Major Covert Campaign Claims Another Iranian Scientist

Attacks increase fivefold, but is it enough to derail the nuclear threat?

An Iranian nuclear scientist was killed yesterday in an attack similar to those carried out on other scientists. Mostafa Ahmadi Roshan is the fifth scientist to mysteriously die. The killing is the latest in a long list of apparent covert operations in recent months to stall Iran’s nuclear weapons program.

Iran describes Roshan as the “deputy in charge of commerce” at its Natanz enrichment facility and immediately blamed “the Zionist regime” for his death. Two individuals attached and detonated a magnetic bomb to his car in Tehran outside of Allameh Tabatai University, killing him and his bodyguard. Roshan was a lecturer at the university.

At Natanz, Roshan was in charge of procuring equipment. The fact that he had a bodyguard shows he had an important role. His death comes just one day after the Israeli military’s chief of staff said that 2012 is a “critical year” for Iran and referred to “events that happen unnaturally.” Indeed, the past few months has seen a huge rise in “accidents” and other “unnatural” events affecting Iran’s nuclear program and the regime’s pillars of strength.

On December 22, the Iranian regime claimed that its oil depot in Abadan was hit with a rocket. It is located in the Arab-populated Khuzestan Province, so it may have been launched by locals that often clash with the regime. The attack came just two weeks after Iran announced that it would spend $800 million to increase its gasoline output by 12,500 barrels per day by February.

The covert operations aren’t just aimed at nuclear sites and their staff. The Washington Post says that there has been a “fivefold increase in explosions at refineries and gas pipelines since 2010.” There were three explosions at gas pipelines in 2009. In 2010, it was 17. In February, three gas pipelines near Qom were hit with explosions. In April, another three explosions in the same area happened. In July, a pipeline to Turkey was struck, and three more pipelines suffered blasts within the first two weeks of August.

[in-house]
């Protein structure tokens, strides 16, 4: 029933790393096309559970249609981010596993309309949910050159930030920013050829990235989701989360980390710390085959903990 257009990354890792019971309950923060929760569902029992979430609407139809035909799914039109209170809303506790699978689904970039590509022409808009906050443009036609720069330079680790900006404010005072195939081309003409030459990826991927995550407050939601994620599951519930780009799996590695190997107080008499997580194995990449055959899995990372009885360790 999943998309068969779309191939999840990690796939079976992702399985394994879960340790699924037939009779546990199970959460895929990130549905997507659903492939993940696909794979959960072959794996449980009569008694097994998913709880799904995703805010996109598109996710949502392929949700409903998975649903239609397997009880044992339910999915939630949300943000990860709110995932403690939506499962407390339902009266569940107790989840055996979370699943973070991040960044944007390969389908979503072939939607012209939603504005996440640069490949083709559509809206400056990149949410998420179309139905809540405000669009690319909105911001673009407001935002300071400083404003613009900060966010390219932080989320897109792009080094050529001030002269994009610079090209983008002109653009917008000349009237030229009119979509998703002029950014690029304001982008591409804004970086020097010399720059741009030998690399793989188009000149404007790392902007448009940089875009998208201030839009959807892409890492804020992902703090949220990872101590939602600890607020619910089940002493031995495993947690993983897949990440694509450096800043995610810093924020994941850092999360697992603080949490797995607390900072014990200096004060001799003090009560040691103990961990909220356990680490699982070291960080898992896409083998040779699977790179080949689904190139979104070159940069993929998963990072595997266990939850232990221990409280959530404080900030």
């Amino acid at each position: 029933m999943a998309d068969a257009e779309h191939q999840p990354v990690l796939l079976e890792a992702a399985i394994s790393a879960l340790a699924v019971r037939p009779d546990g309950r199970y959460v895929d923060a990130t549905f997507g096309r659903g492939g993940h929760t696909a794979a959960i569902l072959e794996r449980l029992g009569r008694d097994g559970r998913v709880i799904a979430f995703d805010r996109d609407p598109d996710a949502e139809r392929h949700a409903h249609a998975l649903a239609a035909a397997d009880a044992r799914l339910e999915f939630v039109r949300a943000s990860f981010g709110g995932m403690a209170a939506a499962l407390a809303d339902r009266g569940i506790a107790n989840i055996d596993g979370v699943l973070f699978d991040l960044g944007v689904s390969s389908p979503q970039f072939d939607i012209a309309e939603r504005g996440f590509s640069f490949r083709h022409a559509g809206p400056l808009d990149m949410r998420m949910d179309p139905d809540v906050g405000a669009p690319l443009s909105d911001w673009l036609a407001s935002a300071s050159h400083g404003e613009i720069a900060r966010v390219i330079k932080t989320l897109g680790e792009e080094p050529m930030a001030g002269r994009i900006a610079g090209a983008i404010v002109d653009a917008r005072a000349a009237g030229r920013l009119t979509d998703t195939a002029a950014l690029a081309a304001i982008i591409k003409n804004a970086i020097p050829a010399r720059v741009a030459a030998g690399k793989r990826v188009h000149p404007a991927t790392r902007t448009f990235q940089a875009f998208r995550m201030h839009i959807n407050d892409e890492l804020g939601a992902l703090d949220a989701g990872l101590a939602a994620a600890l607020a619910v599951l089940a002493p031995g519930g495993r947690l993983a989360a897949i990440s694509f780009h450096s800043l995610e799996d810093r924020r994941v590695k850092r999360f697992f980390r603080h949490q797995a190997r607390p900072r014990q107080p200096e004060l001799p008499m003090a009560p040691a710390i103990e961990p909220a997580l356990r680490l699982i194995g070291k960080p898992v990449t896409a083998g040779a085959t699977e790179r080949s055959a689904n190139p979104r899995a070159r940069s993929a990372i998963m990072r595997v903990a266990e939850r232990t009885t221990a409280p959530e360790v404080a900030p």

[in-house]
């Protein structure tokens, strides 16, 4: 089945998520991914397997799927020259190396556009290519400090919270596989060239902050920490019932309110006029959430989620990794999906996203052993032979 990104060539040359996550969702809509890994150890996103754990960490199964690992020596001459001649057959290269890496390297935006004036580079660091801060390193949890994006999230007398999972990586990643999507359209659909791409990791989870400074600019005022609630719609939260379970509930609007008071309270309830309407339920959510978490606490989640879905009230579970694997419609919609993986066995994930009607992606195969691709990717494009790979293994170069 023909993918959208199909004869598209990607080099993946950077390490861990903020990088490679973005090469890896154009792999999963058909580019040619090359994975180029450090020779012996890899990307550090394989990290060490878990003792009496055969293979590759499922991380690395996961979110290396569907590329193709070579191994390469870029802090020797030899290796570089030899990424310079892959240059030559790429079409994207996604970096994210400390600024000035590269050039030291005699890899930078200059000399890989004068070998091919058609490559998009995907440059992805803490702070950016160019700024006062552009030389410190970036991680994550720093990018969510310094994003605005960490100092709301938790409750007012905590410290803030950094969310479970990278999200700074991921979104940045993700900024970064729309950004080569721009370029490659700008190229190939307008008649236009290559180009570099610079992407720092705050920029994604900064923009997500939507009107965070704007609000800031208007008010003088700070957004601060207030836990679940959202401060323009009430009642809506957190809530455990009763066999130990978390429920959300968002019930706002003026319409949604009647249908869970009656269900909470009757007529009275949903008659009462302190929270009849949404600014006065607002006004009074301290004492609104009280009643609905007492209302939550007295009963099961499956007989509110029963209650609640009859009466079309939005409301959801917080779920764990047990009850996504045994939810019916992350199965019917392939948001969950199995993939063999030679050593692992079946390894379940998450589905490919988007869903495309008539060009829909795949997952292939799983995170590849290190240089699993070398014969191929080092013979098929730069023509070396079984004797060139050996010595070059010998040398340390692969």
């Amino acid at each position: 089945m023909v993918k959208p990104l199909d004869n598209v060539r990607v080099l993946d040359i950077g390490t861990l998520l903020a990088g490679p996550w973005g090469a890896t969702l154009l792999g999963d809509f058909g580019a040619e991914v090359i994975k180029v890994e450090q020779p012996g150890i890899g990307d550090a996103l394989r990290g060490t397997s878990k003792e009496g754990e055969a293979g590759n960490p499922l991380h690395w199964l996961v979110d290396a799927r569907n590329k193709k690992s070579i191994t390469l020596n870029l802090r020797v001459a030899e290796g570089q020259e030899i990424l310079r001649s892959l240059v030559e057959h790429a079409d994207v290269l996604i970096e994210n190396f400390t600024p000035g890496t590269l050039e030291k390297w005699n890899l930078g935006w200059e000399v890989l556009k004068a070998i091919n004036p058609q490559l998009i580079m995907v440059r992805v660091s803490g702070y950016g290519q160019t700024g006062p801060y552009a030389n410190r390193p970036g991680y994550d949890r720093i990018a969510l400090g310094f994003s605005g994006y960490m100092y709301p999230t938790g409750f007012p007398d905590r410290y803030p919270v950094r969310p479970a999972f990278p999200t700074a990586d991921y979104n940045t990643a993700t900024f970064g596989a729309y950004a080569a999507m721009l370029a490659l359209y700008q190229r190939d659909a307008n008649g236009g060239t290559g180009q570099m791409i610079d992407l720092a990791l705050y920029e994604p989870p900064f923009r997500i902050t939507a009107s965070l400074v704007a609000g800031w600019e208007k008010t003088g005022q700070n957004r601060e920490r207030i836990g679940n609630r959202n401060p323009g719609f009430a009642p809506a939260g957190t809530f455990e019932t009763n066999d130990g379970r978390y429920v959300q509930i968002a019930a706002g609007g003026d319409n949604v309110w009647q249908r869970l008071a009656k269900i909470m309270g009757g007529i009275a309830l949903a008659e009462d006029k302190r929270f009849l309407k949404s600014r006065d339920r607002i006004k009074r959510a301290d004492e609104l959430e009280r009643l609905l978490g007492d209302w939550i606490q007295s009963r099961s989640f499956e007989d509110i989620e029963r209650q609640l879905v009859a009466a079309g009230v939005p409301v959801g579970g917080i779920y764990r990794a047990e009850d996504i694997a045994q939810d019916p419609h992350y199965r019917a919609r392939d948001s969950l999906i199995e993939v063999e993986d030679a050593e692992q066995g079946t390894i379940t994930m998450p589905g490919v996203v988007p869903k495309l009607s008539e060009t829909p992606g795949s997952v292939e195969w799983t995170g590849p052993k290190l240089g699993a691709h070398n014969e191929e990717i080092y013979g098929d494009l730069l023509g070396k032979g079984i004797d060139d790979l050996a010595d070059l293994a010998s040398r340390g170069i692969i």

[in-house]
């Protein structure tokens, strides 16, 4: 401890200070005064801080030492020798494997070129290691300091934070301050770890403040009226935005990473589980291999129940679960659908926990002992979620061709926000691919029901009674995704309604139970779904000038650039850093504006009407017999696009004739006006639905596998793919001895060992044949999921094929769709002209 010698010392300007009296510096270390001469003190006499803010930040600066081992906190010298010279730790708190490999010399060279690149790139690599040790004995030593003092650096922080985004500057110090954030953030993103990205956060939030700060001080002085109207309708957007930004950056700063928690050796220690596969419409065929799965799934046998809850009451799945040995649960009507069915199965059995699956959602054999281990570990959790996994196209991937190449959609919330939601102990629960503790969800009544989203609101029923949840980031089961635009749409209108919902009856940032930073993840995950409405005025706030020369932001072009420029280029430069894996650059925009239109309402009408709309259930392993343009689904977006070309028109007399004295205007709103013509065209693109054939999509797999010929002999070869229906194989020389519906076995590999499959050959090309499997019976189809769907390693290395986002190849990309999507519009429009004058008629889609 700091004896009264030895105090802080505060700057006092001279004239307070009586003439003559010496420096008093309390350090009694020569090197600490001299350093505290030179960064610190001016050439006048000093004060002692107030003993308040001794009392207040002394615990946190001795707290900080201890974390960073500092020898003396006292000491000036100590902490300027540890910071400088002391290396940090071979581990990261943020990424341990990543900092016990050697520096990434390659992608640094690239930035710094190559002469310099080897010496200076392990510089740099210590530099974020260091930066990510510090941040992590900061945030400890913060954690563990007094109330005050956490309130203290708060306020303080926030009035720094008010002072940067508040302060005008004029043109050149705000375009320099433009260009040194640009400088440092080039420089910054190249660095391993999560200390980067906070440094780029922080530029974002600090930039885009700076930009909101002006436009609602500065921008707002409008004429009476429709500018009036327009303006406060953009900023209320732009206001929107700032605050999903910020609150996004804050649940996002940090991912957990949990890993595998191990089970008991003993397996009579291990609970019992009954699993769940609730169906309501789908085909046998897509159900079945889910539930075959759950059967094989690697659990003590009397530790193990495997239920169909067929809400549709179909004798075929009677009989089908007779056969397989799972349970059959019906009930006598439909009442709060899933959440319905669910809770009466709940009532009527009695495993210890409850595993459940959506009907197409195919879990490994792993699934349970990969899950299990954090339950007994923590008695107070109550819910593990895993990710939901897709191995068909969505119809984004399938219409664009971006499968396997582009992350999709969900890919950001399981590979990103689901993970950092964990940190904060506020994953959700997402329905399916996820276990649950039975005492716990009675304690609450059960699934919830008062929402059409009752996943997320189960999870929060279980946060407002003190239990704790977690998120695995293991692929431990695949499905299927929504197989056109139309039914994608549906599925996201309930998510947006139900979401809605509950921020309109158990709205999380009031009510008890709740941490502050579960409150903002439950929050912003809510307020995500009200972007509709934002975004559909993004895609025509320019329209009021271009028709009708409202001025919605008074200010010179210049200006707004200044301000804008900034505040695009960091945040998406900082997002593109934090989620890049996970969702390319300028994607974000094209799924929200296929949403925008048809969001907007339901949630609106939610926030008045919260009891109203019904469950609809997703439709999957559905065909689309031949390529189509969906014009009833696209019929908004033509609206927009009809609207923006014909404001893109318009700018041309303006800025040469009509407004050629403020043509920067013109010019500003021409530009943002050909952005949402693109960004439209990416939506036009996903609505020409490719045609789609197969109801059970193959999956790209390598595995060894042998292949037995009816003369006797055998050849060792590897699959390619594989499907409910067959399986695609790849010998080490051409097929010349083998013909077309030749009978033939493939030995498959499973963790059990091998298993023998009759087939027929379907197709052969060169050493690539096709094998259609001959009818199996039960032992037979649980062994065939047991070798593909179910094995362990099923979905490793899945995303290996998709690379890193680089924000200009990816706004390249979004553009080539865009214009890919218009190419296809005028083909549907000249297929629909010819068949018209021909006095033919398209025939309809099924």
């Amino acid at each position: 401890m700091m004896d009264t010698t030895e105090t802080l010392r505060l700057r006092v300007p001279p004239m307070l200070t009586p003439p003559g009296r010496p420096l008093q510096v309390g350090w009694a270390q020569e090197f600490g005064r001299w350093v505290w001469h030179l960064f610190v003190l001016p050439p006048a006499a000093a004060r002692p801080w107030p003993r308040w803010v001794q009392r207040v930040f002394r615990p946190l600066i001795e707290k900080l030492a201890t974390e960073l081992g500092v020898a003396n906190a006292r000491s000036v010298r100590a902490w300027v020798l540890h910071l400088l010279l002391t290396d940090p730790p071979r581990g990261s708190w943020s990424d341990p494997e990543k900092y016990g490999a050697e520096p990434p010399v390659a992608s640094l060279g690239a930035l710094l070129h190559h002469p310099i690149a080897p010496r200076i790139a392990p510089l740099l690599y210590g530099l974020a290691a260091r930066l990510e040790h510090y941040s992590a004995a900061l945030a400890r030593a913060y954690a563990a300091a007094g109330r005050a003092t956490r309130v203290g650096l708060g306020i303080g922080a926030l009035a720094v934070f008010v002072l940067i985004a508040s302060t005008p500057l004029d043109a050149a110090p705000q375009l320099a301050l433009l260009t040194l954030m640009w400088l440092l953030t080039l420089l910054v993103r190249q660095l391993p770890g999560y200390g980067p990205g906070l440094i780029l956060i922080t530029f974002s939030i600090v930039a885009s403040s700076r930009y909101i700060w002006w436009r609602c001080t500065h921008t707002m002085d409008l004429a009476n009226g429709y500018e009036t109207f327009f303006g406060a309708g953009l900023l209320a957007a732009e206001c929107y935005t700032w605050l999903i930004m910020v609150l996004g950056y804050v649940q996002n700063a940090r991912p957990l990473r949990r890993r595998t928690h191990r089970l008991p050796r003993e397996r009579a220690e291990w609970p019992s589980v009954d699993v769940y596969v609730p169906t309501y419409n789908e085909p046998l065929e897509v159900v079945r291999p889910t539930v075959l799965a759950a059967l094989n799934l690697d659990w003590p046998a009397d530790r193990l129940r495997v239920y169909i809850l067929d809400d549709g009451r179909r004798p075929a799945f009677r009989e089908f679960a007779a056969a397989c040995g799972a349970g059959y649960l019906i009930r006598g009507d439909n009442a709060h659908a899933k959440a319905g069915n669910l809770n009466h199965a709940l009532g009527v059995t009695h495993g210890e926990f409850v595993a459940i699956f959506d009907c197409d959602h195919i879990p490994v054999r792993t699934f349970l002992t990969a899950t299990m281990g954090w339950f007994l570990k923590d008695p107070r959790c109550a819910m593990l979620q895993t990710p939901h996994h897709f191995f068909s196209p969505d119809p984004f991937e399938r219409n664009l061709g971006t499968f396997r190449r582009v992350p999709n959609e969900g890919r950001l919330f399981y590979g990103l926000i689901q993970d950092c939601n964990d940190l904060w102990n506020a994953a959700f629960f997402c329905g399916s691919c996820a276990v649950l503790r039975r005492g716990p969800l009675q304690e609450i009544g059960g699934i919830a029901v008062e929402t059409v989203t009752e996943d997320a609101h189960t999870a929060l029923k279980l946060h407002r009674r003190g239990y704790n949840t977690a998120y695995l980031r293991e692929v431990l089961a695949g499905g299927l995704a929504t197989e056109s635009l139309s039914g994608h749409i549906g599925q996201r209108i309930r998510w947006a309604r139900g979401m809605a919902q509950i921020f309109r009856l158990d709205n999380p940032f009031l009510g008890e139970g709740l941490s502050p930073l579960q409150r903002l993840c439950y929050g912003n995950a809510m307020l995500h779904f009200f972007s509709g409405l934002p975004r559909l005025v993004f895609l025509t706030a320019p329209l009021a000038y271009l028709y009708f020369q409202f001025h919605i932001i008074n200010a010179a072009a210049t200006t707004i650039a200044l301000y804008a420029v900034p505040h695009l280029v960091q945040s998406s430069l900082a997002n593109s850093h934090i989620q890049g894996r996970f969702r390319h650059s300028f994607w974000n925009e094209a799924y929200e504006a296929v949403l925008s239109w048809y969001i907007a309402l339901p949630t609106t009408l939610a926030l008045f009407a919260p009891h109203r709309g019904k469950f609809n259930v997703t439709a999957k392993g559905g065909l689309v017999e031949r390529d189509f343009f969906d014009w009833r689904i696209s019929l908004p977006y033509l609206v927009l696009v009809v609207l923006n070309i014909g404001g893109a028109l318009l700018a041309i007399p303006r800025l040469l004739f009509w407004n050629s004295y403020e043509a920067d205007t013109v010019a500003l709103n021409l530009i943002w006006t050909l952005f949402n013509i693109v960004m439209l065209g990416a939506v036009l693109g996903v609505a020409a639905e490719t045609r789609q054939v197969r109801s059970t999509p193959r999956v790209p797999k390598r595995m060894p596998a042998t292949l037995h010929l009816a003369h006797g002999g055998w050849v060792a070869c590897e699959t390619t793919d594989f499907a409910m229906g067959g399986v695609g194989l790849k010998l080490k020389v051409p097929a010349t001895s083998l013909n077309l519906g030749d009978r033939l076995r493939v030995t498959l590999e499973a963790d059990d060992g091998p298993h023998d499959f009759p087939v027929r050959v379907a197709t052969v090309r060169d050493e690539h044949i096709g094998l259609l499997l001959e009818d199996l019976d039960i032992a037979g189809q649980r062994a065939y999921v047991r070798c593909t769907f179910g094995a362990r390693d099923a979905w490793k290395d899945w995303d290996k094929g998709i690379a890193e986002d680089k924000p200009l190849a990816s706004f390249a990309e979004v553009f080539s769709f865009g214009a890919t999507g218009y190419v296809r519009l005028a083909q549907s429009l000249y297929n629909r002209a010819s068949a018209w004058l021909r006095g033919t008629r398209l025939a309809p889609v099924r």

On December 15, Israel carried out a secret air strike on a convoy in Sudan headed to Hamas. It was carrying weapons from Iran. At least six Land Cruiser jeeps were destroyed and four were killed. There was reportedly another strike in Sudan in early December that destroyed at least one truck.

On December 11, a mysterious explosion happened at a steel plant in Yazd that almost no one reported on. The blast killed 7 people and wounded 12. Among the casualties were unidentified foreigners. The site has not been publicly tied to Iran’s nuclear program, so it indicates the perpetrators had access to classified information. Michael Ledeen wrote that the plant made the material for nose cones for ballistic missiles. Other reports said the steel can be used in making exhaust systems. A German news outlet reported in November that North Korea was providing Iran and Syria with maraging steel for centrifuges.

On November 28, massive explosions were heard in Isfahan, where there is a uranium conversion facility. The regime first claimed they were due to an “accident” and then said the reports were false. It has been reported that Western intelligence believes that a “bombing squad” infiltrated the site, setting off blasts that “wrecked” the site, including its stock of low-enriched uranium.